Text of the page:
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baking prep

tipsy tuesday - mulled wine

Guess what time it is?

For this month's Tipsy Tuesday, we're going with a winter must-have. Aaron and I have both had a fond place for mulled wine ever since we went to the Chicago Christkindlmarket when we were first dating. I'd been multiple times before that in the years I've lived here, but this is the occasion I remember with the most fondness. It was freezing that night - a classic Chicago 4 degrees, not counting wind chill - and the gluhwein in small, ceramic boots was exactly what we needed for survival. "I would like a St. Bernard with a barrel full of this," I remember him saying. Yes please.

We looked at all kinds of recipes that next month, attempting to find one that matched what we had at the market, but finally ended up just modifying our own version to hit the right taste. Halving the sugar and doubling the brandy seemed to just about do the trick. I also added in a bit of black pepper, which I definitely recommend. It will still taste like festive cheer even without, but I find that it adds a really nice extra layer. The anise, though, is the real star of the show (honestly, no pun intended). I love just about anything anise-flavored, so having these as the base of the mulling spices is very much my happy place.


I love mulled wine for many reasons, but high among them is that it's a perfect holiday party drink. It's easy to make in large batches and you can keep it warm and ready in a crock pot or insulated carafe, standing by like a the best party wingman. No fancy prep needed for each drink - just a ladle! And since you're mulling it, there's no need to buy an expensive bottle of wine. I snagged $6.00 Malbec from Trader Joe's and it was perfect. I definitely recommend opting for a "big red" since it needs a bit of its own oomph (technical term) to hold up to all the spices and zest.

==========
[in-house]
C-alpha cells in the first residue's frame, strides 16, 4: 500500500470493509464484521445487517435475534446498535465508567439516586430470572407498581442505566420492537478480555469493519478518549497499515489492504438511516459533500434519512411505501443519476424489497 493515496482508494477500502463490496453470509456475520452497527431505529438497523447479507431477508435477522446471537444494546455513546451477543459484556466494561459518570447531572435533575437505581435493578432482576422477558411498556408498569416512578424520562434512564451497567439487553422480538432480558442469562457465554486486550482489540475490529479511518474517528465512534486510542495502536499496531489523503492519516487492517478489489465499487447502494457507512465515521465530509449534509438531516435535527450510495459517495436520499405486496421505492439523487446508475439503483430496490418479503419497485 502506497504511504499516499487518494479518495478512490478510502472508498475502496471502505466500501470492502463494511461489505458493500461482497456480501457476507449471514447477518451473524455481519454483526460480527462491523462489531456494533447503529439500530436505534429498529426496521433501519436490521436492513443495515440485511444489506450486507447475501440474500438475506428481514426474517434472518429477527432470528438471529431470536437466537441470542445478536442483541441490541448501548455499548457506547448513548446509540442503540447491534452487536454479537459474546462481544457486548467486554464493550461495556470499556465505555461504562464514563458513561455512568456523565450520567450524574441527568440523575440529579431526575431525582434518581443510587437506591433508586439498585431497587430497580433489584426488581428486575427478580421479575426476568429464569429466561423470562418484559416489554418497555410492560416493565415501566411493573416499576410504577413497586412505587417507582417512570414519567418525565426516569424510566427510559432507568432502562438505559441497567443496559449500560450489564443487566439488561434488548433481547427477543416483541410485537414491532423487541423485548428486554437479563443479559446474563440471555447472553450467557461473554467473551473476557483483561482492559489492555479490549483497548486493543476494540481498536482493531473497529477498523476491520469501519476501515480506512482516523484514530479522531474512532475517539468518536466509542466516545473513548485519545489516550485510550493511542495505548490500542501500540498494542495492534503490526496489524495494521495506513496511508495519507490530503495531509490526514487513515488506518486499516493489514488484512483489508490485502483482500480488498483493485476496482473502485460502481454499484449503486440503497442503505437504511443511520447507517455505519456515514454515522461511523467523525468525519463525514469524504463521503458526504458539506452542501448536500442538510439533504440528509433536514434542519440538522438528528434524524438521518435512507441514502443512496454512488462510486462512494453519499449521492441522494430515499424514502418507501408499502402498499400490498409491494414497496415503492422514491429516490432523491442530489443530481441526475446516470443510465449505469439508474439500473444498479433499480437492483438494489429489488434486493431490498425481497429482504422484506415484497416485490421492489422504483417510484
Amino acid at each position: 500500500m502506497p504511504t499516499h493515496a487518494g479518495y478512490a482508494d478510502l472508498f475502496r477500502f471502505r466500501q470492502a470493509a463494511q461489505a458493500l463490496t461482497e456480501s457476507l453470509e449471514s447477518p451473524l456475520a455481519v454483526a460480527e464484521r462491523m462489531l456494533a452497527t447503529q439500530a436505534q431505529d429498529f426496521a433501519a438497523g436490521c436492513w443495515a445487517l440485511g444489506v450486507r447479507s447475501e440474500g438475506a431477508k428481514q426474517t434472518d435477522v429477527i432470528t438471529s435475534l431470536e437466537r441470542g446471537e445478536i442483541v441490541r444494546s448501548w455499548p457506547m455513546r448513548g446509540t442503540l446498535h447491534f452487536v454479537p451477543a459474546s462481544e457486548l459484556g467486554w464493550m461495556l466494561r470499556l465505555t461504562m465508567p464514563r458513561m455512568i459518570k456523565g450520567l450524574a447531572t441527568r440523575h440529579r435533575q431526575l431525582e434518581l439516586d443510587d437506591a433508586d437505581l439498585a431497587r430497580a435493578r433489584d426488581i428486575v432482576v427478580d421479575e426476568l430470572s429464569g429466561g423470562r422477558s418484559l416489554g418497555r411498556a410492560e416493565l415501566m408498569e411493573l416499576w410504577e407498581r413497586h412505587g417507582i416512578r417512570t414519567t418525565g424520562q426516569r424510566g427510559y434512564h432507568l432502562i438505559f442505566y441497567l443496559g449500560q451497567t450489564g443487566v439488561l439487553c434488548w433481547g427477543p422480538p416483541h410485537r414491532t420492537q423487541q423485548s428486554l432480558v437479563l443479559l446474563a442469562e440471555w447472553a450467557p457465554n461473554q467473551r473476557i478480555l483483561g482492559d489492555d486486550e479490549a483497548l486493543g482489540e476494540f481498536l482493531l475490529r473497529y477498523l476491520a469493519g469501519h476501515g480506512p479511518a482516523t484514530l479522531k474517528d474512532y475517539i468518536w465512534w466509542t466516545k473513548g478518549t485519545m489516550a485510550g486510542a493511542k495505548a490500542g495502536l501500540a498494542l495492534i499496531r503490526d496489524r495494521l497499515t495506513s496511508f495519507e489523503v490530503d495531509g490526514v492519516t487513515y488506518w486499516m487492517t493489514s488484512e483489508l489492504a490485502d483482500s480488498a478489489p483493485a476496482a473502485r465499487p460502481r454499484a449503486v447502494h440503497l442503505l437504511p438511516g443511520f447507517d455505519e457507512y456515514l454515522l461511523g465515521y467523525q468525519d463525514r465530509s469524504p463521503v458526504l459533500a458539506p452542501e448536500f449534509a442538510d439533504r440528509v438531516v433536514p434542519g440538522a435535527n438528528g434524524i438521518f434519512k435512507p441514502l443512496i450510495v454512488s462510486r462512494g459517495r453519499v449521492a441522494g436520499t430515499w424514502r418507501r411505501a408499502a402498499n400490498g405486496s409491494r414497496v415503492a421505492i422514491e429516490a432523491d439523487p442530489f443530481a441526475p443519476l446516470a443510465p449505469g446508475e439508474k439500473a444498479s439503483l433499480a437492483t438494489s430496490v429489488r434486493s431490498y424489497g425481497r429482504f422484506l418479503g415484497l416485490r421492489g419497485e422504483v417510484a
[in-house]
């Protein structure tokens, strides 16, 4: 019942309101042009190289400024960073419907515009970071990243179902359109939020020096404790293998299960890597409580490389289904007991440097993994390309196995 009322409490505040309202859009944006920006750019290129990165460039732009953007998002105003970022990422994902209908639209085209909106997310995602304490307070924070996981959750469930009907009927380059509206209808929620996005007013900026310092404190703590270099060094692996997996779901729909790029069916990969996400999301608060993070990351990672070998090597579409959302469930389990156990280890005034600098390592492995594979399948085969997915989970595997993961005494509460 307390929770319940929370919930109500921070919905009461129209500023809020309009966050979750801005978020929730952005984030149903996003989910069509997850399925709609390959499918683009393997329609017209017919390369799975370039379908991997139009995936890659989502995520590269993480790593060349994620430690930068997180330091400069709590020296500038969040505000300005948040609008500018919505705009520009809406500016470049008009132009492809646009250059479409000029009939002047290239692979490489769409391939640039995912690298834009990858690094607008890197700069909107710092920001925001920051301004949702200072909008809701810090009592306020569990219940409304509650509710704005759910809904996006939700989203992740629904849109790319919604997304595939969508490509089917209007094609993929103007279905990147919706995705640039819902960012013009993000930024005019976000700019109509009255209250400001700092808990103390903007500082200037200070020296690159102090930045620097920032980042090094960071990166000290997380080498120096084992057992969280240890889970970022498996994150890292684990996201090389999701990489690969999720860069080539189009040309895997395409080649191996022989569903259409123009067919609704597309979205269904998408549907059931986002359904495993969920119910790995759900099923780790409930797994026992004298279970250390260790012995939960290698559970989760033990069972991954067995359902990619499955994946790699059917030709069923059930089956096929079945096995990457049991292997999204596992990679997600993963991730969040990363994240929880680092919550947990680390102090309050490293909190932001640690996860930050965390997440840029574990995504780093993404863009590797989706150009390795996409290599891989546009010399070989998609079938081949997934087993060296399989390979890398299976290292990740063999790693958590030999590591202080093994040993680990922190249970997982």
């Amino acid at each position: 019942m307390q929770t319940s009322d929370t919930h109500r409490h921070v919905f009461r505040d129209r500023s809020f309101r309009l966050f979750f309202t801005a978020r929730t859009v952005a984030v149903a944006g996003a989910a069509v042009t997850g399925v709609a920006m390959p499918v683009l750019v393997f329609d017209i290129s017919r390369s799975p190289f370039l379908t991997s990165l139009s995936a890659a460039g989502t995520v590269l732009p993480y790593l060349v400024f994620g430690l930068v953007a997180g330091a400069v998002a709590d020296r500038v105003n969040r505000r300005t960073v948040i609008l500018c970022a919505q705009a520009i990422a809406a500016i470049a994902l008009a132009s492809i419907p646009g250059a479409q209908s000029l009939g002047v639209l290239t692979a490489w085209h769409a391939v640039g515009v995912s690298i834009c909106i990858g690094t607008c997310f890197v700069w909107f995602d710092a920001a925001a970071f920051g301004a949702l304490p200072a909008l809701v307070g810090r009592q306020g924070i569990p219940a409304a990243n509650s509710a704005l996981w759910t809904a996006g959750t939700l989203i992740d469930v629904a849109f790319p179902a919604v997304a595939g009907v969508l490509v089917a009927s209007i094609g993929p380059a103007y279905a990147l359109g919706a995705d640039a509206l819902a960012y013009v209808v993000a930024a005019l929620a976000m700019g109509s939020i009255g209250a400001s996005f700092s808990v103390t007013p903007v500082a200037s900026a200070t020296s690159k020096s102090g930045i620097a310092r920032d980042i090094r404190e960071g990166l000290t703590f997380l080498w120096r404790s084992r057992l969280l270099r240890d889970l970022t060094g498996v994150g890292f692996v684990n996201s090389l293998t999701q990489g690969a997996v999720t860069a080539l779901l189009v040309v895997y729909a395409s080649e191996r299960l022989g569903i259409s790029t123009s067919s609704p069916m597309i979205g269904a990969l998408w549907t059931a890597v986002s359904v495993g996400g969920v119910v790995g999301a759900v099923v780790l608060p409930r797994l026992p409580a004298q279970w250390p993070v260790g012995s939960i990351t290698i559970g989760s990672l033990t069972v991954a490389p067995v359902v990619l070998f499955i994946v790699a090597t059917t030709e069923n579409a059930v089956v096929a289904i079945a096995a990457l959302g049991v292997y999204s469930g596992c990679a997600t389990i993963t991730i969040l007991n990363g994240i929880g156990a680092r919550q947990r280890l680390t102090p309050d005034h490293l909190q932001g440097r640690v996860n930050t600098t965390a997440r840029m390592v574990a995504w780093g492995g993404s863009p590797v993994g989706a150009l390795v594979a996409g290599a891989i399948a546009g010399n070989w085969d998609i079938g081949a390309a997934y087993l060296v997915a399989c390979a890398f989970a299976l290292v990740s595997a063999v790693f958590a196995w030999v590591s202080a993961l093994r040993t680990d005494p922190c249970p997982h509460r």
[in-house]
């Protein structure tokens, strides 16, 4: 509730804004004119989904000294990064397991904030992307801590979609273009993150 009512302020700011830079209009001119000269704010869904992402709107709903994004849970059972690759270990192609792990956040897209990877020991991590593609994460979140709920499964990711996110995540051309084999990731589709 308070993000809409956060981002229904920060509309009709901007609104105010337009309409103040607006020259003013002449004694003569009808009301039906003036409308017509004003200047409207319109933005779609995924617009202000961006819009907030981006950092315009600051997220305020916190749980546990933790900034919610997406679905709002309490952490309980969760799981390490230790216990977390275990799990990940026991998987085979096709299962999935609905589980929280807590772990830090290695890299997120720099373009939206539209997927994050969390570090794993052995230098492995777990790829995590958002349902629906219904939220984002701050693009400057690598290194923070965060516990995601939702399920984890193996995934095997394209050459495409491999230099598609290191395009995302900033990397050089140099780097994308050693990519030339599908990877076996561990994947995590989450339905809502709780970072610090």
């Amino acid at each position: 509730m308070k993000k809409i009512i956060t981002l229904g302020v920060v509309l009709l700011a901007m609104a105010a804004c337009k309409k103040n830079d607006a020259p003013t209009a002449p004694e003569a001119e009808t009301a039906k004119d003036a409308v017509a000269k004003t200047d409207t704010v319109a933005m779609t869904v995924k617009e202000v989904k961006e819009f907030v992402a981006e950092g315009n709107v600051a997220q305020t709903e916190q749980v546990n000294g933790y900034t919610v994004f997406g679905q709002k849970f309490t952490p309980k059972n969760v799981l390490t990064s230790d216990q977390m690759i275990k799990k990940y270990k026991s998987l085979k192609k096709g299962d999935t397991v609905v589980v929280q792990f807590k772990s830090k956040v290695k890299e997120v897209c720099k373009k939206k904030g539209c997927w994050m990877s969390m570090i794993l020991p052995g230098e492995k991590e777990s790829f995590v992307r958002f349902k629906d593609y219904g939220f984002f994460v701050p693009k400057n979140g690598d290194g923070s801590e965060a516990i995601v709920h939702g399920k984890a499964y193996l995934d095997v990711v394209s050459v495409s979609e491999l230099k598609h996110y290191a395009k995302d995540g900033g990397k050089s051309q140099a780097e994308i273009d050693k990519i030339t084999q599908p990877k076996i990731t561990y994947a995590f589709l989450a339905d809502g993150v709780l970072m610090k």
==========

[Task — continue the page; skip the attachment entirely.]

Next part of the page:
So without further ado, let's raise a glass to the holidays!


mulled wine (gluhwein)

yield: 4-6 drinks, depending on serving size


1 lemon 1 orange (extra for garnish) 1 TB whole cloves 1 tsp cardamom pods (or ground cardamom) 1 tsp ground ginger 3 star anise pods

1 tsp ground black pepper (optional) ⅓ cup sugar ½ cup water 2 cinnamon sticks (extra for garnish) 1 bottle of dry red wine, such as Cabernet Sauvignon, Malbec, or Beaujolais ½ cup brandy Tea filter bags or equivalent (example)


  1. Peel the lemon and orange with a potato peeler or sharp paring knife, being careful not to include any more of the white pith than necessary. Juice the lemon and orange and add it to a medium saucepan with the peeled zest.

  2. Place the cloves, cardamom, black pepper, and anise in tea filter bags and close them securely, then add these, together with the cinnamon sticks, sugar, and water, to the juice and zest.

  3. Bring the mixture to a simmer over high heat, stirring to dissolve the sugar. Once the sugar has dissolved, reduce the heat to low. Stir occasionally until the juice has reduced by approximately one third, or about 20 minutes.

  4. Add the wine and brandy and stir until it is thoroughly combined. Warm it just to a simmer, but do not let the mulled wine boil.

  5. Set the pan away from the heat and remove the spice bundle(s), cinnamon sticks, and zest. Serve in a mug or stemless glass and garnish with an orange slice, anise pod, and cinnamon stick.



Pick varieties and flavors that bring you joy. Not everyone is a baker and not everyone likes to cook. 


Enjoy the process. One of my favorite things while baking is to knead the dough and feel how it changes in my hands. I love chopping vegetables that came fresh from the farmer's market, brushing the dirt off the leaves, and creating with something that came from the earth.


Listen to jazz. I know this is a personal preference, but there are few things that give me quite the feeling of contentment as cooking a good meal with a glass of wine and a Thelonius record on in the background.

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